ANIMA CHRISTI: Chapter Twelve (Part Two)—In The Light Of God’s Word by Marie Paul Curley
Meditations on a Timeless Prayer
From Soul of Christ
Theme for Holy Hour:
Offering Ourselves With Jesus
Suggested opening hymn: “Pan de Vida,” by Bob Hurd and Pia Moriarty (based on John 13:1-15, Galatians 3:28-29)
or “Panis Angelicus” (Bread of Angels), traditionally attributed to Saint Thomas Aquinas,
or “See Us, Lord, About Your Altar,” written by John Greally.
Adoring Jesus In His Word
And from the throne came a voice saying,
“Praise our God,
all you his servants,
and all who fear him,
small and great.”
Then I heard what seemed to be the
voice of a great multitude, like the
sound of many waters and like the
sound of mighty thunderpeals, crying out,
For the Lord our God
the Almighty reigns.
Let us rejoice and exult
and give him the glory,
for the marriage of the Lamb has come,
and his bride has made herself ready;
to her it has been granted to be clothed
with fine linen, bright and pure”—
for the fine linen is the righteous deeds of the saints.
And the angel said to me, “Write this: Blessed are those who are
invited to the marriage supper of the Lamb.”
And he said to me,
“These are true words of God.”
The glory of the Mass
Every time we participate at Mass, we have a foretaste of the Heavenly banquet described in this reading from the Book of Revelation as the wedding feast of Jesus, the Lamb of God, and his bride, the church.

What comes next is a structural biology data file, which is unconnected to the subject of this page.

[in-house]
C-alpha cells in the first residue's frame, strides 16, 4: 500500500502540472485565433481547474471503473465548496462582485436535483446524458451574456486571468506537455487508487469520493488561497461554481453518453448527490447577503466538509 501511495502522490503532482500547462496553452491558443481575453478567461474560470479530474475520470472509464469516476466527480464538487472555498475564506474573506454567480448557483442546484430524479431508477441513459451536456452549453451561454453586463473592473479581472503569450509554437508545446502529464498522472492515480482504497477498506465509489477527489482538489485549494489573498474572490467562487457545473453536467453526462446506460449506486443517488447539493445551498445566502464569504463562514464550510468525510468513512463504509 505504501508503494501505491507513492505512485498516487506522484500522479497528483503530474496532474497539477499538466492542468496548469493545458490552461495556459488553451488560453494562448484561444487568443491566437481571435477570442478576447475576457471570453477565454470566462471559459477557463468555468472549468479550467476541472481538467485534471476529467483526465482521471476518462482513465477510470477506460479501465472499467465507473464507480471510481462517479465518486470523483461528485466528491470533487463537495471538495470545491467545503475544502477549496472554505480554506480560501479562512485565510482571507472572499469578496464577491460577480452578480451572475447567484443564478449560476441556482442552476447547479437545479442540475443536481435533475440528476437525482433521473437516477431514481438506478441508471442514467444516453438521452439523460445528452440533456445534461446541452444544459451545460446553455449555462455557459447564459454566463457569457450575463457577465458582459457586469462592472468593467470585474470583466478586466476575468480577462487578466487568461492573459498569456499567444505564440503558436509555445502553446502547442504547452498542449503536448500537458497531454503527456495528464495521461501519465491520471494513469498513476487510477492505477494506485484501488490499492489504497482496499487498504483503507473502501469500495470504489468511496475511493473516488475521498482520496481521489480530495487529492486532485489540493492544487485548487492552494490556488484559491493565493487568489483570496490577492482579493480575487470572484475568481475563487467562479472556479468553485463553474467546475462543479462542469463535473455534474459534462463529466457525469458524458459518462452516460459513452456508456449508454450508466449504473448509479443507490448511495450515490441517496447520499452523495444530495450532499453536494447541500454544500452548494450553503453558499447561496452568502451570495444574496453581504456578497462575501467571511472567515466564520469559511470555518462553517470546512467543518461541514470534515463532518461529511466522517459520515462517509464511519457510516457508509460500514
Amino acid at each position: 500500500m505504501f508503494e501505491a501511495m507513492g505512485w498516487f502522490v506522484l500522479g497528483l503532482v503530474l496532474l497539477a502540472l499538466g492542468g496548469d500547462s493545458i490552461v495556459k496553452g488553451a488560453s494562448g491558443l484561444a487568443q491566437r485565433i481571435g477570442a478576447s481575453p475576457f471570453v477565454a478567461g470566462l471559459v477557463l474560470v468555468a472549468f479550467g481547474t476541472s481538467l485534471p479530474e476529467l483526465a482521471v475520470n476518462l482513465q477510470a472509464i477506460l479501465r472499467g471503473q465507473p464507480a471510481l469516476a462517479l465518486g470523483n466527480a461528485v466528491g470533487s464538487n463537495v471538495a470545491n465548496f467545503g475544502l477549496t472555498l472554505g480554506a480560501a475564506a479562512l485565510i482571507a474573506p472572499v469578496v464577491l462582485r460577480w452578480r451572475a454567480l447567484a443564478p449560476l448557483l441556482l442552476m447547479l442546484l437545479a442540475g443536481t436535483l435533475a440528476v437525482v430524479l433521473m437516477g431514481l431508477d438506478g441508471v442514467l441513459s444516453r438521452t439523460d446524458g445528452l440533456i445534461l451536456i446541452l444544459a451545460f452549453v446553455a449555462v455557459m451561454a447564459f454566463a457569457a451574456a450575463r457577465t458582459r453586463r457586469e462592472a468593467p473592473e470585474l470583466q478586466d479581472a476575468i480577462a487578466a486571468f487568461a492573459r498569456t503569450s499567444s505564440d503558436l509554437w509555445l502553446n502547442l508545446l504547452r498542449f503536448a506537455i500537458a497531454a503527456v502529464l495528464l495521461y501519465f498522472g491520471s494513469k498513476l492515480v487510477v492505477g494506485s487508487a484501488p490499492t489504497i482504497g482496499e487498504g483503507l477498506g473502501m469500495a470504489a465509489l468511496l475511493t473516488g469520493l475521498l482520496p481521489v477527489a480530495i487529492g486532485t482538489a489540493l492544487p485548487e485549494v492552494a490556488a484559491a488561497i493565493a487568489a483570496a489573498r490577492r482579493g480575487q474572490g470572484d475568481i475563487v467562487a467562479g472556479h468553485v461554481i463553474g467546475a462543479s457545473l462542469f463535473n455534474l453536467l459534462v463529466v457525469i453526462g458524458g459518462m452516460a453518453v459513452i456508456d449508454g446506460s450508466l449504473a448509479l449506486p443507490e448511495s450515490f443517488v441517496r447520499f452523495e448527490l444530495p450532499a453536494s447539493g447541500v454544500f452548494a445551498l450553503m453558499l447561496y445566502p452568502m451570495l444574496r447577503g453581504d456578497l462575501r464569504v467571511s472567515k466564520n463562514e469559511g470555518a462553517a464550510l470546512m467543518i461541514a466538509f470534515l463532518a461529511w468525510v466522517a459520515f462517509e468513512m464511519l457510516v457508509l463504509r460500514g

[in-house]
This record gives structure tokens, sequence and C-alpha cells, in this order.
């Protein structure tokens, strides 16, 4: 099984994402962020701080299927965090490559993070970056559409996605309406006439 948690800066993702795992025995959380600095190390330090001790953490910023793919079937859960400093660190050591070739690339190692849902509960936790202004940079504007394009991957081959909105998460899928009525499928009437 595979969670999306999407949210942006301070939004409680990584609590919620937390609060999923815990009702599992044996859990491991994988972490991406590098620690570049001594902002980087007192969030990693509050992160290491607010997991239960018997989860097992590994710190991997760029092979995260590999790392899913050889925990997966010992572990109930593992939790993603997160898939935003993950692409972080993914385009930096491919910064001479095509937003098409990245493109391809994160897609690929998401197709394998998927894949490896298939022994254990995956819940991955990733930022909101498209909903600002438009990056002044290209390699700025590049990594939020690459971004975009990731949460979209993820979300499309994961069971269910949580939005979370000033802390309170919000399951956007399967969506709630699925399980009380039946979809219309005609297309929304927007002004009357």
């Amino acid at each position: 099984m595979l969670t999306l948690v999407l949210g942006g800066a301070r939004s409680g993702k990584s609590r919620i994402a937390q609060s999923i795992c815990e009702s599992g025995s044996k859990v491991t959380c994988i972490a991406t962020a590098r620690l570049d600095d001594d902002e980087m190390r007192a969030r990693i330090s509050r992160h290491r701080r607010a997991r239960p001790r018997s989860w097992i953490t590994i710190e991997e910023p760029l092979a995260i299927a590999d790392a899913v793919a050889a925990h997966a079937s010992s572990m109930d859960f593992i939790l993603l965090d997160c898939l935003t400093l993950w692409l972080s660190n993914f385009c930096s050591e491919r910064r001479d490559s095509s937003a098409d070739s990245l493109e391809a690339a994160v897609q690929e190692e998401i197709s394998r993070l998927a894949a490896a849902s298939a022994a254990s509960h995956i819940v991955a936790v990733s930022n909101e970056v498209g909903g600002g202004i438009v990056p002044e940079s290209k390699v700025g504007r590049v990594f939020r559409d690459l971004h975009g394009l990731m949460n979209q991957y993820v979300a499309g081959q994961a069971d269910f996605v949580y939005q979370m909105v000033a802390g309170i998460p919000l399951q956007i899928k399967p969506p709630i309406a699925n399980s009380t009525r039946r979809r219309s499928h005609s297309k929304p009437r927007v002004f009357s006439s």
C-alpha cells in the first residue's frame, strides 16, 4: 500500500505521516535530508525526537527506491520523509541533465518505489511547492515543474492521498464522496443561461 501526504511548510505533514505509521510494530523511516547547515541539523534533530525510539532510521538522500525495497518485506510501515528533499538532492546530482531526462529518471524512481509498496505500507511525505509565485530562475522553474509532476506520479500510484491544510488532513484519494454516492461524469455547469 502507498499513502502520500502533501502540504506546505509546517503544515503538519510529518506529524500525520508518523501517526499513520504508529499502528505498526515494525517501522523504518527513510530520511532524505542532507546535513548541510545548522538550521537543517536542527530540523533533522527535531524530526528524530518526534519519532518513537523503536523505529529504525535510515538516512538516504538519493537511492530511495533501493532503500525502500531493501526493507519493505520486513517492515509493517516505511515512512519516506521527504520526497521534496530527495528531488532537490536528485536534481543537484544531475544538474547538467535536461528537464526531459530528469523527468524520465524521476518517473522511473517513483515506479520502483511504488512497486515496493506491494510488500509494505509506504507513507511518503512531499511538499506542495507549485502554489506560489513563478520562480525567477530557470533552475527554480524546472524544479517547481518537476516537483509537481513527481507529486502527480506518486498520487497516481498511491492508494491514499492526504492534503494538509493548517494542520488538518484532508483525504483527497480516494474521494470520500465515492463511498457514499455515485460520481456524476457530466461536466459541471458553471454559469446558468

The Eucharist is our close encounter with God, our way to holiness. The Eucharist is also “the source and summit of Christian life,” (Lumen Gentium, no. 11). It unites Earth and Heaven in praising God. The Eucharistic Celebration is the only perfect prayer of praise because Jesus offers himself with us: in the Eucharist, all of creation is raised in praise and self-offering to God in Christ.
At the Eucharistic Celebration, we are privileged to celebrate the holiest of mysteries, although much of its glory is hidden under the veil of the words and gestures of the priest and those who are participating. Jesus truly offers himself at every Mass and is truly present in the Holy Eucharist, but both his sacrifice and presence are hidden from our ordinary sight. In Heaven, there will be no veil. We will see Christ face-to-face; we will finally be truly and fully united with him.
The saints and the Mass
The glory of the Eucharist, this great Mystery of Love, is too vast for us to contemplate most of the time. But every once in a great while, the Holy Spirit’s breath stirs and briefly lifts up the veil for us, sometimes through the lives of the saints.
Many saints had a particularly strong love for the Eucharist:
- Saint Elizabeth Ann Seton was initially attracted to Roman Catholicism because of the Eucharist.
- Saint Pio of Pietrelcina (Padre Pio), a stigmatist who participated visibly in Christ’s passion, took an hour to prepare for celebrating his daily Mass, which could last up to three hours due to his great reverence, tears, and contemplation.